Botox Could Soon Treat Lower Limb Spasticity
The FDA has accepted Allergan's resubmission to approve the use of onabotulinumtoxinA (Botox) for lower limb spasticity in adults.
The FDA has accepted Allergan’s resubmission to approve the use of onabotulinumtoxinA (Botox) for lower limb spasticity in adults.
Back in April, the FDA expanded Botox’s label for the treatment of upper limb spasticity, increasing the maximum dose from 360 units to 400 units for this indication. The FDA also increased the maximum Botox cumulative dose within 3 months to 400 units in adults treated for 1 or more indications.
Now, the FDA is expected to act on Allergan’s resubmitted supplemental Biologics License Application (sBLA) to add ankle and toe muscles spasticity to Botox’s label in the first quarter of 2016.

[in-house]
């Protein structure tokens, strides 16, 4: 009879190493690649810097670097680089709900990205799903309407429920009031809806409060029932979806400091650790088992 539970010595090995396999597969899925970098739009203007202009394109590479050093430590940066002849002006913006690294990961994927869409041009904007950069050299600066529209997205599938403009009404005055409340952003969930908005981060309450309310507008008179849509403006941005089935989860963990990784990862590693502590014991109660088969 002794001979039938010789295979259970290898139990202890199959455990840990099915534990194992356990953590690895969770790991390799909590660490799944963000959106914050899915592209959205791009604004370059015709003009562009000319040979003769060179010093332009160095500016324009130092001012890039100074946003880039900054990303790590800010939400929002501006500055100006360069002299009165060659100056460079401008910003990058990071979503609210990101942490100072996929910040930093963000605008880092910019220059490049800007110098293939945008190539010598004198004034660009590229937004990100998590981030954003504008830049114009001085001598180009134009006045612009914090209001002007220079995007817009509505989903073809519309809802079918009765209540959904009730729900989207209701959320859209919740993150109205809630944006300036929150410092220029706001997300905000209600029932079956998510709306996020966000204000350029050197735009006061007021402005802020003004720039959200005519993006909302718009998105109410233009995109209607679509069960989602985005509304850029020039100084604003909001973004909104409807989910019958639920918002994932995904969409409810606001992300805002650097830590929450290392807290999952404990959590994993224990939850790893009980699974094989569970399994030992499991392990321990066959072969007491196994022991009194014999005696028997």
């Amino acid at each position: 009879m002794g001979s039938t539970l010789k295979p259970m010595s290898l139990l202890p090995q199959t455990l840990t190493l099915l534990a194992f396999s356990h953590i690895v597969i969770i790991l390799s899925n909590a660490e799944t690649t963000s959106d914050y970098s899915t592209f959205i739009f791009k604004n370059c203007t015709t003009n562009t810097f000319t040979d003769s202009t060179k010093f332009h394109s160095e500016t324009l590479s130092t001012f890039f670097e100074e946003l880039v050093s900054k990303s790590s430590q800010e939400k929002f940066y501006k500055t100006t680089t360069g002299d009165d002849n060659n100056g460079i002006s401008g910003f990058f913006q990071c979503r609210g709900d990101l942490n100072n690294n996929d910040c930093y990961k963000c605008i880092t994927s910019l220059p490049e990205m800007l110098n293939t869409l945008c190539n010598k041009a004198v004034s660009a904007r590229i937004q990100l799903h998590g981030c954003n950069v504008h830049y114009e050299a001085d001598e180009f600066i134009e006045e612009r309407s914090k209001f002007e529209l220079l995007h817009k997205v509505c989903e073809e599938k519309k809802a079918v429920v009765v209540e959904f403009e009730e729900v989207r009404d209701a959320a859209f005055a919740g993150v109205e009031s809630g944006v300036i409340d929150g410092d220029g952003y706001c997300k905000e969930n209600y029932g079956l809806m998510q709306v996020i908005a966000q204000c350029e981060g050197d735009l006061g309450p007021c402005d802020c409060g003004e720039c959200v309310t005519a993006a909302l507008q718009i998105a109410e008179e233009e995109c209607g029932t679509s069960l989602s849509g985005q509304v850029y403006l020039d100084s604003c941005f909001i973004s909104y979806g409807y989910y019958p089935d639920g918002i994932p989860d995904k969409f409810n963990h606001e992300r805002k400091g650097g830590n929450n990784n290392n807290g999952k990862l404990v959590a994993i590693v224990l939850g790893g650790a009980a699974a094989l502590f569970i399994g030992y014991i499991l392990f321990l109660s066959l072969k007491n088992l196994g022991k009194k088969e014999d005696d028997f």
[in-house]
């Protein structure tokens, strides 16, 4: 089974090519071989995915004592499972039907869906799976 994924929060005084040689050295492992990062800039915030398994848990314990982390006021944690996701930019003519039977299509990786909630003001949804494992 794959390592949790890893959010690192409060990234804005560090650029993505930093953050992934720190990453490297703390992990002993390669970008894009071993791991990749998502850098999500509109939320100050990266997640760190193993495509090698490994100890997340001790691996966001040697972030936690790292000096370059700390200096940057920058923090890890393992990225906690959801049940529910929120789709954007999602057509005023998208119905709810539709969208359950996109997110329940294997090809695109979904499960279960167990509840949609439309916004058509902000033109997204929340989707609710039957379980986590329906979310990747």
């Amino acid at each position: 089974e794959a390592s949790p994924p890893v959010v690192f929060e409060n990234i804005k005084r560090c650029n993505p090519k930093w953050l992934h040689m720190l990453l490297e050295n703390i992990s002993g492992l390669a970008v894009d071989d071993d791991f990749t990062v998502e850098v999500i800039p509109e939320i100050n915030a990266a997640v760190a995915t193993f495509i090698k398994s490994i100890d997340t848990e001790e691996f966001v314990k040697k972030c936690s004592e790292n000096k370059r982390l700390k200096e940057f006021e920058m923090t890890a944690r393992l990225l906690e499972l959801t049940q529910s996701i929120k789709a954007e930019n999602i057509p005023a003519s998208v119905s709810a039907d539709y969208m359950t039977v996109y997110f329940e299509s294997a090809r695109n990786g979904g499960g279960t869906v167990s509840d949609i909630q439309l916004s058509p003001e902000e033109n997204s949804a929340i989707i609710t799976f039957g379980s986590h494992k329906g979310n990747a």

This resubmission contains additional data from a double-blind, placebo-controlled study involving 468 adult patients with lower limb spasticity.
It is not known whether Botox is safe or effective to treat increased stiffness in lower or upper limb muscles other than those in the elbow, wrist, fingers, and thumb.
Some of the common side effects associated with Botox include dry mouth, discomfort, tiredness, and headache. Allergic reactions have been reported in some patients, which may cause itching and wheezing.